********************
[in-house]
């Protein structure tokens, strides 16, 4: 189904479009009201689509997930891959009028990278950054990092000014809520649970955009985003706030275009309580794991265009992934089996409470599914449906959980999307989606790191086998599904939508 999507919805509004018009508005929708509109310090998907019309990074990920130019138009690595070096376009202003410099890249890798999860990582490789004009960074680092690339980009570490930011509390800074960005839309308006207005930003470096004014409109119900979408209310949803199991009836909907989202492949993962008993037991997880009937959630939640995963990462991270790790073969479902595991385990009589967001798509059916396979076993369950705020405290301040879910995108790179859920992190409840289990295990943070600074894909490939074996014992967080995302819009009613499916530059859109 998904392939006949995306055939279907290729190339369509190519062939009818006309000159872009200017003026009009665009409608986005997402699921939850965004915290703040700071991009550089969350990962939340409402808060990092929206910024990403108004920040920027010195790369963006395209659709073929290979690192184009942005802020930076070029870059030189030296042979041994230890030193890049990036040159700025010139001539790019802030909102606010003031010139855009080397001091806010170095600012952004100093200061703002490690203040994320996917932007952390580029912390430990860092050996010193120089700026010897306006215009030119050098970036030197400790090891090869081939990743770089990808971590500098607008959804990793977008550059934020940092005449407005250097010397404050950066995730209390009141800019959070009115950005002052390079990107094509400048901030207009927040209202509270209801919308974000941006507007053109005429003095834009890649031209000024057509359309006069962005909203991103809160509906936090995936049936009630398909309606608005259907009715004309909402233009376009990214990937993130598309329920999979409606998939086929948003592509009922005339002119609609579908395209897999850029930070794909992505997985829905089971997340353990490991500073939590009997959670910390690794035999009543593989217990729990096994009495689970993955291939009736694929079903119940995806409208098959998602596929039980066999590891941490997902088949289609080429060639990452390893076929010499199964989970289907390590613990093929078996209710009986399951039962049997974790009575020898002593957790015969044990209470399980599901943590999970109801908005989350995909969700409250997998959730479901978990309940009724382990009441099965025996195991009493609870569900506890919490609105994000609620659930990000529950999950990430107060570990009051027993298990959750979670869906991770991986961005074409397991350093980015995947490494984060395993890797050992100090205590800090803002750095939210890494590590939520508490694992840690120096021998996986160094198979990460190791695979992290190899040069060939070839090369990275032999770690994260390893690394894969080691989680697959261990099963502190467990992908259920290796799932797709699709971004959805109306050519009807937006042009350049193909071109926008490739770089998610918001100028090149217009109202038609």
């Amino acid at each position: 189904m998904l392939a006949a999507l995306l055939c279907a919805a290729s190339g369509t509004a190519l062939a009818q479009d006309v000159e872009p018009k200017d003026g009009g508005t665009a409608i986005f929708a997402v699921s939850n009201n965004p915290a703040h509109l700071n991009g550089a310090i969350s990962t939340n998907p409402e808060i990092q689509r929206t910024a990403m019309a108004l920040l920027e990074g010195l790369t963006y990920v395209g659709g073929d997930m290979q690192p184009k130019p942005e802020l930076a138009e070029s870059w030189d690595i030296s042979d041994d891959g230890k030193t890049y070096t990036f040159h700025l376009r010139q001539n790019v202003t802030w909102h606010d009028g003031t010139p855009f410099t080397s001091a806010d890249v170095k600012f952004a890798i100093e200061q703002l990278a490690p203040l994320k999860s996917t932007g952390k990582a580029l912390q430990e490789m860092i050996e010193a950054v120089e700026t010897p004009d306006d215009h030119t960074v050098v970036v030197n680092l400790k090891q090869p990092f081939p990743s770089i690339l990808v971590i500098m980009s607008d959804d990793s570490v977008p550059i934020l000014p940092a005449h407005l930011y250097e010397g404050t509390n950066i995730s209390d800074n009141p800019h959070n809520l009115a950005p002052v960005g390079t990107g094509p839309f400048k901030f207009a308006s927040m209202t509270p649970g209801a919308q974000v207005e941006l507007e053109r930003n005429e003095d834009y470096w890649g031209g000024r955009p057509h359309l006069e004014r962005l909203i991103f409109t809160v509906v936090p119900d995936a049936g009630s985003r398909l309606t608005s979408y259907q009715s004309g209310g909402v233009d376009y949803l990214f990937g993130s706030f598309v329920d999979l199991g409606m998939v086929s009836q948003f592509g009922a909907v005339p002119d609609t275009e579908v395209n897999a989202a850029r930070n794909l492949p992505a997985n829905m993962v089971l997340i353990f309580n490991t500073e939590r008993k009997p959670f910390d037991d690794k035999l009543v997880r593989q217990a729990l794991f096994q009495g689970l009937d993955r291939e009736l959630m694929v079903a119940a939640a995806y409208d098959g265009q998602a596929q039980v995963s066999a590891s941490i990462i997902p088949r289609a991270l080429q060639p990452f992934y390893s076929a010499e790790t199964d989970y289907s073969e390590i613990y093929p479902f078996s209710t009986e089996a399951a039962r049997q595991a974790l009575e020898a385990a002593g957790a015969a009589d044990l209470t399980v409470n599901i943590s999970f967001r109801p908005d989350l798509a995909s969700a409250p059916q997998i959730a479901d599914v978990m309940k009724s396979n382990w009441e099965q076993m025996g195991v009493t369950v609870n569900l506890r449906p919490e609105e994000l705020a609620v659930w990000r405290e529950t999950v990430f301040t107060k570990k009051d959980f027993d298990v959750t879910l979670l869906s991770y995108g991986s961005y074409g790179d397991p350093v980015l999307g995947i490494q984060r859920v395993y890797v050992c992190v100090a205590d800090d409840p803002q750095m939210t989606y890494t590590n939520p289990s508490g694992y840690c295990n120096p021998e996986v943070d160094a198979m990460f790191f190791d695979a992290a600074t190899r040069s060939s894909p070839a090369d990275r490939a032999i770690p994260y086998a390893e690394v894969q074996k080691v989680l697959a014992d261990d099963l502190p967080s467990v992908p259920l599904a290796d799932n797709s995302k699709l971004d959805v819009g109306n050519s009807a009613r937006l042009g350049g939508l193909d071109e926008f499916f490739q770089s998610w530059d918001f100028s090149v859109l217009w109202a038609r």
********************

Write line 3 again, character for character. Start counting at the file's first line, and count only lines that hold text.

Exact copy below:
């Amino acid at each position: 189904m998904l392939a006949a999507l995306l055939c279907a919805a290729s190339g369509t509004a190519l062939a009818q479009d006309v000159e872009p018009k200017d003026g009009g508005t665009a409608i986005f929708a997402v699921s939850n009201n965004p915290a703040h509109l700071n991009g550089a310090i969350s990962t939340n998907p409402e808060i990092q689509r929206t910024a990403m019309a108004l920040l920027e990074g010195l790369t963006y990920v395209g659709g073929d997930m290979q690192p184009k130019p942005e802020l930076a138009e070029s870059w030189d690595i030296s042979d041994d891959g230890k030193t890049y070096t990036f040159h700025l376009r010139q001539n790019v202003t802030w909102h606010d009028g003031t010139p855009f410099t080397s001091a806010d890249v170095k600012f952004a890798i100093e200061q703002l990278a490690p203040l994320k999860s996917t932007g952390k990582a580029l912390q430990e490789m860092i050996e010193a950054v120089e700026t010897p004009d306006d215009h030119t960074v050098v970036v030197n680092l400790k090891q090869p990092f081939p990743s770089i690339l990808v971590i500098m980009s607008d959804d990793s570490v977008p550059i934020l000014p940092a005449h407005l930011y250097e010397g404050t509390n950066i995730s209390d800074n009141p800019h959070n809520l009115a950005p002052v960005g390079t990107g094509p839309f400048k901030f207009a308006s927040m209202t509270p649970g209801a919308q974000v207005e941006l507007e053109r930003n005429e003095d834009y470096w890649g031209g000024r955009p057509h359309l006069e004014r962005l909203i991103f409109t809160v509906v936090p119900d995936a049936g009630s985003r398909l309606t608005s979408y259907q009715s004309g209310g909402v233009d376009y949803l990214f990937g993130s706030f598309v329920d999979l199991g409606m998939v086929s009836q948003f592509g009922a909907v005339p002119d609609t275009e579908v395209n897999a989202a850029r930070n794909l492949p992505a997985n829905m993962v089971l997340i353990f309580n490991t500073e939590r008993k009997p959670f910390d037991d690794k035999l009543v997880r593989q217990a729990l794991f096994q009495g689970l009937d993955r291939e009736l959630m694929v079903a119940a939640a995806y409208d098959g265009q998602a596929q039980v995963s066999a590891s941490i990462i997902p088949r289609a991270l080429q060639p990452f992934y390893s076929a010499e790790t199964d989970y289907s073969e390590i613990y093929p479902f078996s209710t009986e089996a399951a039962r049997q595991a974790l009575e020898a385990a002593g957790a015969a009589d044990l209470t399980v409470n599901i943590s999970f967001r109801p908005d989350l798509a995909s969700a409250p059916q997998i959730a479901d599914v978990m309940k009724s396979n382990w009441e099965q076993m025996g195991v009493t369950v609870n569900l506890r449906p919490e609105e994000l705020a609620v659930w990000r405290e529950t999950v990430f301040t107060k570990k009051d959980f027993d298990v959750t879910l979670l869906s991770y995108g991986s961005y074409g790179d397991p350093v980015l999307g995947i490494q984060r859920v395993y890797v050992c992190v100090a205590d800090d409840p803002q750095m939210t989606y890494t590590n939520p289990s508490g694992y840690c295990n120096p021998e996986v943070d160094a198979m990460f790191f190791d695979a992290a600074t190899r040069s060939s894909p070839a090369d990275r490939a032999i770690p994260y086998a390893e690394v894969q074996k080691v989680l697959a014992d261990d099963l502190p967080s467990v992908p259920l599904a290796d799932n797709s995302k699709l971004d959805v819009g109306n050519s009807a009613r937006l042009g350049g939508l193909d071109e926008f499916f490739q770089s998610w530059d918001f100028s090149v859109l217009w109202a038609r």